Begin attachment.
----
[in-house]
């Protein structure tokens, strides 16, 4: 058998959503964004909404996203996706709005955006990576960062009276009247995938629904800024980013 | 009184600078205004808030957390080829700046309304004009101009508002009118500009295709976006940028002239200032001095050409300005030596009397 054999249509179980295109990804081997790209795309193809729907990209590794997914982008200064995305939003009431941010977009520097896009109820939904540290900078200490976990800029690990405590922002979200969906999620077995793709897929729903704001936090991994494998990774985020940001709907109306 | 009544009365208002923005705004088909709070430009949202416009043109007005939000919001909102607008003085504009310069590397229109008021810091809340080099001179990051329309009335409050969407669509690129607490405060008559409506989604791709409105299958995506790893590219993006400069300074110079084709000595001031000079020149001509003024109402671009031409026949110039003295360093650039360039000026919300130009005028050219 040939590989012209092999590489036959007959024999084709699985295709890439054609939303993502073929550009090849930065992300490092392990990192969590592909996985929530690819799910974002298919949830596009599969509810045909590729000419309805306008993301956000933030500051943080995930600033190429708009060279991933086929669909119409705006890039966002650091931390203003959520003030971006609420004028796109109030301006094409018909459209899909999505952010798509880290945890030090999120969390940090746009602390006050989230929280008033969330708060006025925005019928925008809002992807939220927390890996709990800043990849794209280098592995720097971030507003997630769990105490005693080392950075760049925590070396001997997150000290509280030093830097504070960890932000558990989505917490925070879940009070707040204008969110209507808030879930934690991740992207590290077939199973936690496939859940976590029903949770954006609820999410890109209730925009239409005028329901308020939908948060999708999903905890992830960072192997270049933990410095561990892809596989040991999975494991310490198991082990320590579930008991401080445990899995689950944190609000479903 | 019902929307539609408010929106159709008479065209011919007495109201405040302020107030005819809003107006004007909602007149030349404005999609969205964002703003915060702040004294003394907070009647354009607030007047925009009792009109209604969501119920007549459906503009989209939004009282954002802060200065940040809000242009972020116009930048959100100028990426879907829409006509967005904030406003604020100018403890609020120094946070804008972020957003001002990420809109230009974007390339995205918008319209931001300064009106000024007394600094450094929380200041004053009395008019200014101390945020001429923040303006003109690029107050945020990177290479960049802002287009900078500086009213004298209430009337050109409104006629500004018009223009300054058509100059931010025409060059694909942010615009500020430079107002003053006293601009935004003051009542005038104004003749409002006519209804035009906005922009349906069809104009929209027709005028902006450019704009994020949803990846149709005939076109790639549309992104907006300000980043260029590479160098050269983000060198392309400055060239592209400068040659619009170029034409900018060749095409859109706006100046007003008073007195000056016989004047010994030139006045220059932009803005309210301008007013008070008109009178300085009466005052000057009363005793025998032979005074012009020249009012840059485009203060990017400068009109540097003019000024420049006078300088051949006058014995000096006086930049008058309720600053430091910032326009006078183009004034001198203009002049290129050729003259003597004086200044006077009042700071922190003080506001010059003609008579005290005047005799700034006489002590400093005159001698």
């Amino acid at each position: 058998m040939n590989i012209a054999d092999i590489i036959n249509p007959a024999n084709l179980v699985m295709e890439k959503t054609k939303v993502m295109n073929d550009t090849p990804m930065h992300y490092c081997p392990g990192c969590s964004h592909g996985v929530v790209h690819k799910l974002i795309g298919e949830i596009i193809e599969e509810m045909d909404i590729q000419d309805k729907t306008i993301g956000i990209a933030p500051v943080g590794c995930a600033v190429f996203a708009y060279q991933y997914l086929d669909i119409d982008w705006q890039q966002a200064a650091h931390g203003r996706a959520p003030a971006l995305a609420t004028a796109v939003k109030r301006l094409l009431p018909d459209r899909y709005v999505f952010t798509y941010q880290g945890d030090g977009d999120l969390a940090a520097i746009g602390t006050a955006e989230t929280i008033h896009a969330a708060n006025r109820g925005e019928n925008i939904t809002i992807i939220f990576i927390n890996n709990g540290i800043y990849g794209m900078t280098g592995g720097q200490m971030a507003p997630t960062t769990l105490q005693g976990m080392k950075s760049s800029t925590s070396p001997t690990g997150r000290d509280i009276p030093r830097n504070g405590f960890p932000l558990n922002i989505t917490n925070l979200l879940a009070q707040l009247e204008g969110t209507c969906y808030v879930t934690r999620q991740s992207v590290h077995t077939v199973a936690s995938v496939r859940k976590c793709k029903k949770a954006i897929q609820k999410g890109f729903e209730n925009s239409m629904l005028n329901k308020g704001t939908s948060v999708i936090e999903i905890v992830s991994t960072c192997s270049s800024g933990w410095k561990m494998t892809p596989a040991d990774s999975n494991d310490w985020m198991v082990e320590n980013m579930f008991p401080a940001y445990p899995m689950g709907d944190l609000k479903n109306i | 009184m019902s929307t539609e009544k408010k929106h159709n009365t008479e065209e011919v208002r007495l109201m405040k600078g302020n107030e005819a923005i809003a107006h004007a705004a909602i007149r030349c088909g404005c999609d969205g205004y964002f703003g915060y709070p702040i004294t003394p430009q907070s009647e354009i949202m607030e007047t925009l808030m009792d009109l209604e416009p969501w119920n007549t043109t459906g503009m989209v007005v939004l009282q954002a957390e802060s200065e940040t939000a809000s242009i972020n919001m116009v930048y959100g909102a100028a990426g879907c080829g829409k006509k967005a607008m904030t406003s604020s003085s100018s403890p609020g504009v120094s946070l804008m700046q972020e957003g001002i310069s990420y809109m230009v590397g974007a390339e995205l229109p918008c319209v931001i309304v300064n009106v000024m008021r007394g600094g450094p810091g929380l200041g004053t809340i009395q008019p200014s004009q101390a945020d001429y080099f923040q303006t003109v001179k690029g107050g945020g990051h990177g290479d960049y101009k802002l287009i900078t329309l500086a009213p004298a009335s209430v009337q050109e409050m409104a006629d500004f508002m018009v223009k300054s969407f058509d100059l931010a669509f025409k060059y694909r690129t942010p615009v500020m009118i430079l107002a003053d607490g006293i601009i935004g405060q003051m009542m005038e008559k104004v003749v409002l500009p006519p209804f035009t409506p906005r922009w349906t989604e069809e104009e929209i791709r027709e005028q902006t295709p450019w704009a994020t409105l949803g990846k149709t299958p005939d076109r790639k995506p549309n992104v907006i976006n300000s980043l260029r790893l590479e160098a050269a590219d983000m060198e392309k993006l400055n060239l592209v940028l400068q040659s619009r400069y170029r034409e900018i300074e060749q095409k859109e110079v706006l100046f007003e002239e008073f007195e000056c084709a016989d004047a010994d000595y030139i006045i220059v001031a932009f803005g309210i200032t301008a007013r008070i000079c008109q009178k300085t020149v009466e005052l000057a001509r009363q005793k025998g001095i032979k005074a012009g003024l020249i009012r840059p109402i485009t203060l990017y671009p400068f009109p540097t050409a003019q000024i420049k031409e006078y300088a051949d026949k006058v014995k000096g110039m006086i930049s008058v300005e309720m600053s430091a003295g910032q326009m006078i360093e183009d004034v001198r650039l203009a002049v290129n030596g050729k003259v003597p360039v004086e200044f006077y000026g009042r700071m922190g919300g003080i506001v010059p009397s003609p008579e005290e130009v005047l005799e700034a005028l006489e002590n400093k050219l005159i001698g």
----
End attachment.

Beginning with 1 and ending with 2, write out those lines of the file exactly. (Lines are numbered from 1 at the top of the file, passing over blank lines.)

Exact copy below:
[in-house]
């Protein structure tokens, strides 16, 4: 058998959503964004909404996203996706709005955006990576960062009276009247995938629904800024980013 | 009184600078205004808030957390080829700046309304004009101009508002009118500009295709976006940028002239200032001095050409300005030596009397 054999249509179980295109990804081997790209795309193809729907990209590794997914982008200064995305939003009431941010977009520097896009109820939904540290900078200490976990800029690990405590922002979200969906999620077995793709897929729903704001936090991994494998990774985020940001709907109306 | 009544009365208002923005705004088909709070430009949202416009043109007005939000919001909102607008003085504009310069590397229109008021810091809340080099001179990051329309009335409050969407669509690129607490405060008559409506989604791709409105299958995506790893590219993006400069300074110079084709000595001031000079020149001509003024109402671009031409026949110039003295360093650039360039000026919300130009005028050219 040939590989012209092999590489036959007959024999084709699985295709890439054609939303993502073929550009090849930065992300490092392990990192969590592909996985929530690819799910974002298919949830596009599969509810045909590729000419309805306008993301956000933030500051943080995930600033190429708009060279991933086929669909119409705006890039966002650091931390203003959520003030971006609420004028796109109030301006094409018909459209899909999505952010798509880290945890030090999120969390940090746009602390006050989230929280008033969330708060006025925005019928925008809002992807939220927390890996709990800043990849794209280098592995720097971030507003997630769990105490005693080392950075760049925590070396001997997150000290509280030093830097504070960890932000558990989505917490925070879940009070707040204008969110209507808030879930934690991740992207590290077939199973936690496939859940976590029903949770954006609820999410890109209730925009239409005028329901308020939908948060999708999903905890992830960072192997270049933990410095561990892809596989040991999975494991310490198991082990320590579930008991401080445990899995689950944190609000479903 | 019902929307539609408010929106159709008479065209011919007495109201405040302020107030005819809003107006004007909602007149030349404005999609969205964002703003915060702040004294003394907070009647354009607030007047925009009792009109209604969501119920007549459906503009989209939004009282954002802060200065940040809000242009972020116009930048959100100028990426879907829409006509967005904030406003604020100018403890609020120094946070804008972020957003001002990420809109230009974007390339995205918008319209931001300064009106000024007394600094450094929380200041004053009395008019200014101390945020001429923040303006003109690029107050945020990177290479960049802002287009900078500086009213004298209430009337050109409104006629500004018009223009300054058509100059931010025409060059694909942010615009500020430079107002003053006293601009935004003051009542005038104004003749409002006519209804035009906005922009349906069809104009929209027709005028902006450019704009994020949803990846149709005939076109790639549309992104907006300000980043260029590479160098050269983000060198392309400055060239592209400068040659619009170029034409900018060749095409859109706006100046007003008073007195000056016989004047010994030139006045220059932009803005309210301008007013008070008109009178300085009466005052000057009363005793025998032979005074012009020249009012840059485009203060990017400068009109540097003019000024420049006078300088051949006058014995000096006086930049008058309720600053430091910032326009006078183009004034001198203009002049290129050729003259003597004086200044006077009042700071922190003080506001010059003609008579005290005047005799700034006489002590400093005159001698």